A VICTIM of shoddy lack of data protection by ACS:Law, Sky Broadband has admitted that copyright holders pay the costs incurred by Internet service providers (ISPs) to turn over the personal information of their subscribers accused of copyright infringement.
Since 4Chan took ACS:Law's website offline and the subsequent emergence on the website of a backup file that included the email archive of the firm's founder and only known solicitor, Andrew Crossley, the UK ISPs Sky, BT and Plusnet have found themselves at the centre of this fiasco. Sky was the first up to face the media after the personal information about more than 5,000 of its customers was leaked onto the Internet by ACS:Law.
Matters haven't been helped by the fact that Sky's news arm, er, Sky News, decided to ignore the matter completely. Searching for "ACS:Law" on the Sky News website returns nothing, while a search for "ACS Law" brings up Crossley's now second most famous flirtation with the media, which was representing a British couple who were jailed for allegedly having sex on a beach in Dubai.
One might say that it's not all that surprising that Sky News would not cover the legal troubles of its corporate sibling, but given that Sky Broadband was simply complying with a legally binding court order, as it claims, it's a bit curious that Sky's own news outlet did not cover the news or put forward the ISP's views.
Since then, an interesting image has tipped up in our inbox, an image of what appears to be a price list for Sky to look up its subscribers' names and addresses based upon whatever IP addresses might be provided by copyright holders.
Sky's official line is that, "Sky has only disclosed account information to ACS:Law when served with a Court Order requiring us to do so. Because this process inevitably imposes a burden on ISPs' resources, the Court has ordered that they should be entitled to recover the reasonable costs of complying."
We were told that the court order doesn't actually include costing and that is something determined after negotiations between copyright holders and ISPs. We have heard on the grapevine that the costs are close to £1 per IP address for the volume of data that Sky was asked to fork over.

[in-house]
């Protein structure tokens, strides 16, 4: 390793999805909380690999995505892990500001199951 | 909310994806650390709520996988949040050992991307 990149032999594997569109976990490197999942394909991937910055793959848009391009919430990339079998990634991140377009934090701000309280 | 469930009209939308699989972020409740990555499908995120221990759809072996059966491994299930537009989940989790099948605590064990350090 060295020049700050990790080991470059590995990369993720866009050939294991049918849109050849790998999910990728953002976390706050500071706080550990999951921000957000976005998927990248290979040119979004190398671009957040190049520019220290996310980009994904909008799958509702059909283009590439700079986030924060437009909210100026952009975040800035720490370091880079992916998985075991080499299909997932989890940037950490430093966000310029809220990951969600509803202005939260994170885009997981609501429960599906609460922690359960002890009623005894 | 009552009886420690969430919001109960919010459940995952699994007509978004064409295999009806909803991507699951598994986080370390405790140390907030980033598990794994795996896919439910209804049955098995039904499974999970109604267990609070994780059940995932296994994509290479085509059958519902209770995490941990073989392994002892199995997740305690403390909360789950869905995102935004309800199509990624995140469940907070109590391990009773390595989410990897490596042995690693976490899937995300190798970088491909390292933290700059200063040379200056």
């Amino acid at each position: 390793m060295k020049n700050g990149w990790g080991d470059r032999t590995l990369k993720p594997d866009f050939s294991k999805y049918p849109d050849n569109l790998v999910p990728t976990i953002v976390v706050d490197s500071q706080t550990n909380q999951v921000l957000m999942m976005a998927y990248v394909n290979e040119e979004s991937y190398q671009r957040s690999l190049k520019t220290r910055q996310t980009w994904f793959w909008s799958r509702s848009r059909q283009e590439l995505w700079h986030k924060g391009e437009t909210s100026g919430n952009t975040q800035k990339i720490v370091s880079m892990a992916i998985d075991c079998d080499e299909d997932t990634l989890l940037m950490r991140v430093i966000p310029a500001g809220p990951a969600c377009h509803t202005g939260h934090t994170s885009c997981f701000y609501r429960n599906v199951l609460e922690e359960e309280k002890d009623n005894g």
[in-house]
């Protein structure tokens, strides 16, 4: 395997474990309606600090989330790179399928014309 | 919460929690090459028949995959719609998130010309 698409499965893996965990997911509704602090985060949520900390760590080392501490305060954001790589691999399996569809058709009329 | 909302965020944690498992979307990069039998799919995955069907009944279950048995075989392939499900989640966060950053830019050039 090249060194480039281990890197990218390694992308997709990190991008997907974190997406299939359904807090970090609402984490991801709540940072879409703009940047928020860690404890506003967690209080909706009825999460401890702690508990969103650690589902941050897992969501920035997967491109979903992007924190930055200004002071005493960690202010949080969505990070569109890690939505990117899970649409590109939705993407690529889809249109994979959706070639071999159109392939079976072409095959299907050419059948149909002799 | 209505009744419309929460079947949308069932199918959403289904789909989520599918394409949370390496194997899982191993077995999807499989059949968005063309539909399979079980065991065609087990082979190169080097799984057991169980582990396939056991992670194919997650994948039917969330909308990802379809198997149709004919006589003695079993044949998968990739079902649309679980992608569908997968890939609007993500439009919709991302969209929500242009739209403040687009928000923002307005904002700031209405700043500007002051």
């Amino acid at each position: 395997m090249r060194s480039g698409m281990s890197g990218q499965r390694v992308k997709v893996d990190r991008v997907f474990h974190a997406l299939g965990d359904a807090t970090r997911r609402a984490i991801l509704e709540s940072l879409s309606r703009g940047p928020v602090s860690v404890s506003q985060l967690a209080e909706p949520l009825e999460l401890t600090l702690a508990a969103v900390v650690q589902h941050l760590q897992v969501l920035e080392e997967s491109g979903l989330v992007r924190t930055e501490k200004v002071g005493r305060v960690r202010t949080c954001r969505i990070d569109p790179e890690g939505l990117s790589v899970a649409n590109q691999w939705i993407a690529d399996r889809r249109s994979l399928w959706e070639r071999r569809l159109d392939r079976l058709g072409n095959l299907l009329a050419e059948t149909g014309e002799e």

A spokesman for Sky responded to the allegations that the screenshot was tantamount to an "IPs for hire" list by saying, "It is wrong to suggest that we have provided information for commercial reasons. This is simply a question of complying with a legally-binding Order and recovering the reasonable costs of doing so." Even the most cynical hack would find it hard to believe that a firm such as Sky would take such a risk to pad its bottom line with so little money by flogging its own customer's personal data, which is covered under EU and UK data protection laws, for minimal profit.
The idea of ISPs negotiating with copyright holders to recoup costs is still likely to leave customers uncomfortable. One can imagine the outpouring of disgust, should Sky or any ISP ask for customers to pick up the tab for sending their own data over to law firms.
A Sky spokesman told The INQUIRER that, unlike BT, which admitted yesterday that it had sent ACS:Law some of its customer data unencrypted, Sky had always sent data encrypted, which was "more than just putting a password on an [Microsoft] Excel file". Apparently the firm has implemented "data management protocols" to ensure that customer data remains private. Obviously ACS:Law didn't do a particularly good job of following those protocols, and it will be interesting to see what action Sky Broadband might be entitled to take against Crossley for failing to observe its private data protocols and thereby arguably damaging its reputation.
We were also told, after ACS:Law's flagrant disregard for private data became apparent, that Sky will be more "aggressive" in opposing requests to hand over its customer data, until ACS:Law and other law firms can demonstrate that they can protect its customers' data. We were not told what law firms would have to do in order to satisfy Sky and other ISPs, although given the adverse publicity that's been recently suffered by Sky, BT and Plusnet, it's likely to be a case of once bitten, twice shy, at least for the time being and perhaps into the future.
It's hard to see how Andrew Crossley and his apparently sole practicioner firm will manage to weather this storm, let alone show up in court asking for more data from ISPs following all this.
In some ways the ISPs are off the hook, at least for the moment, maybe. After all Sky was just complying a legally binding court order for information, it claims.
The question is, however, if ISPs would take a more aggressive stand against handing over personal data about their subscribers without solid proof of wrongdoing in the first place, might they stand better chances to avoid becoming mired such public relations disasters? µ